Elevated by words of Torah
How Chasidut Studies the Chumash
The weekly Torah portion can and ought to be studied on many levels. The Torah portion of the week (the “parshat hashavuah” or simply “parshah”) contains information which we need to know and understand in a straightforward manner. This information is called in Hebrew, by some, “p’shat”- the readily apparent meaning of the text.
But there is another level of meaning in the Torah which needs to be explored. This level of meaning is, one could say, the spiritual meaning. The Torah is God-given and the serious student of the Torah is correct in asking how does the week’s passage from the Torah bring her or him closer to God.
So what makes Chasidut special?
The teachers of Torah who took this search for spiritual meaning very seriously were the Chasidic teachers. As the Chasidic movement took shape one of the significant innovations in the movement was the lesson on the parsha. This lesson was given by the Chasidic rebbe during the third Shabbat meal.
The Chassidic rebbe understood that what his followers needed was something that they could take home. They needed something that could help elevate the mundane and bring them closer to God. The questions that the Chasidic Rebbes raised in their parsha talks were not the ones raised by the great medieval commentators.
Foe example, when someone wishes to understand what a sentence means in its context one looks to Rashi or ibn Ezra for an answer. But if someone wishes to know how does knowing this or that verse bring me closer to God, then the answer is found in the Chasidic works.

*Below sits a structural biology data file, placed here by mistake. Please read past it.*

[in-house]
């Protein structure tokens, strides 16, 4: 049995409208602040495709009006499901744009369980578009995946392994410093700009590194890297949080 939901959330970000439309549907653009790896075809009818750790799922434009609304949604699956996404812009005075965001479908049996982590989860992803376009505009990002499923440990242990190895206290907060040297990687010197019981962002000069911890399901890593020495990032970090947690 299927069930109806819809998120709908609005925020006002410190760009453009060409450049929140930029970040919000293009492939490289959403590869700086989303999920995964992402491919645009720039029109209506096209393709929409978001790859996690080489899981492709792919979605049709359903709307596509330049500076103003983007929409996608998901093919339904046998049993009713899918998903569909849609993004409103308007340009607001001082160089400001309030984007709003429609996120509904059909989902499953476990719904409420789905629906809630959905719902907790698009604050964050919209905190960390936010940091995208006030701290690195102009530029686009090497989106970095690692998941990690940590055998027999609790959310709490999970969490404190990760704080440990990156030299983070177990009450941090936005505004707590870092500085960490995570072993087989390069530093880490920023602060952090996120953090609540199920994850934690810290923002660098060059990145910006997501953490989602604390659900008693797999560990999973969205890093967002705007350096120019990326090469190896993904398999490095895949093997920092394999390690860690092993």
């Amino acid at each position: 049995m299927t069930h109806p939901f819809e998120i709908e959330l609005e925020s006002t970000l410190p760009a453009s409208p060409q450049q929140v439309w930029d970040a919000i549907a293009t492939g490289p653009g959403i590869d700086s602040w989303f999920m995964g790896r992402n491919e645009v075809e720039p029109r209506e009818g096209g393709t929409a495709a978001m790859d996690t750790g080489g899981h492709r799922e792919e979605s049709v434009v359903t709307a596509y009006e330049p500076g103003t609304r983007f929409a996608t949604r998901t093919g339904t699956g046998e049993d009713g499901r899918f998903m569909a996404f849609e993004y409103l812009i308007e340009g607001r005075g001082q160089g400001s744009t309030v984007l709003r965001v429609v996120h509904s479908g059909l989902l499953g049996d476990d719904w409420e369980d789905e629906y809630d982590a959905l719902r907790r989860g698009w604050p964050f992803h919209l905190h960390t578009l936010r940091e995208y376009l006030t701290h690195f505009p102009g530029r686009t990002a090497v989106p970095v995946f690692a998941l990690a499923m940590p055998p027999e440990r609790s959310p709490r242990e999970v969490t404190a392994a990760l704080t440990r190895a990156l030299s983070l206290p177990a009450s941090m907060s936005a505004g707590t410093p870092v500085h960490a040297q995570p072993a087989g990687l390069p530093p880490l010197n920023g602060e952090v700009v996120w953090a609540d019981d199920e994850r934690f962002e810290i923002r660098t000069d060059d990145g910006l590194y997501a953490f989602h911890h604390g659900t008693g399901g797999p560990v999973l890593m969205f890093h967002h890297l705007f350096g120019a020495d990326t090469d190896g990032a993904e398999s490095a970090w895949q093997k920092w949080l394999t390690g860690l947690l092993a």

Today I wish to share with you a teaching from the renowned Chasidic work, Sfat Emet, on the parsha.
Mosheh Rabbeinu and Stuttering
Our parsha begins, “These are the words that Moses spoke to all of Israel…”
For the perceptive reader who has followed the Torah reading throughout the year this verse marks a remarkable change in Moses. For when God approached Moses for the first time and instructed him to speak to Pharaoh, Moses refused to go. Moses replied to God, “…please God, I am not a man of words…”
And eventually it was Moses’s brother Aaron who spoke. So how did this transformation occur? How did Moses become a man of words?
The Sfat Emet (based on the early Rabbinic text Midrash Rabbah) explains that what changed Moses was the Torah itself.
Elevated by words of Torah
The Torah is what gives life. The Torah was God’s blueprint for all of creation. When God first met Moses, Moses was truly “not a man of words.” But what did Moses mean when he said that? When Moses said that he was “not a man of words” he did not mean that he could not speak clearly. What he meant to say was that his words could not reach the hearts of the Jews.
But the Torah that Moses taught for forty years elevated his speech. His speech acquired the sanctity of the Torah. Now his words could enter the hearts of the people.
So what is the lesson for us? Speech, the Sfat Emet says, is an immensely powerful tool. It is can cause great harm. But it can also bring about great good. The Torah certainly changed the speech of Moses, and if we open ourselves up to the Torah it can change us as well.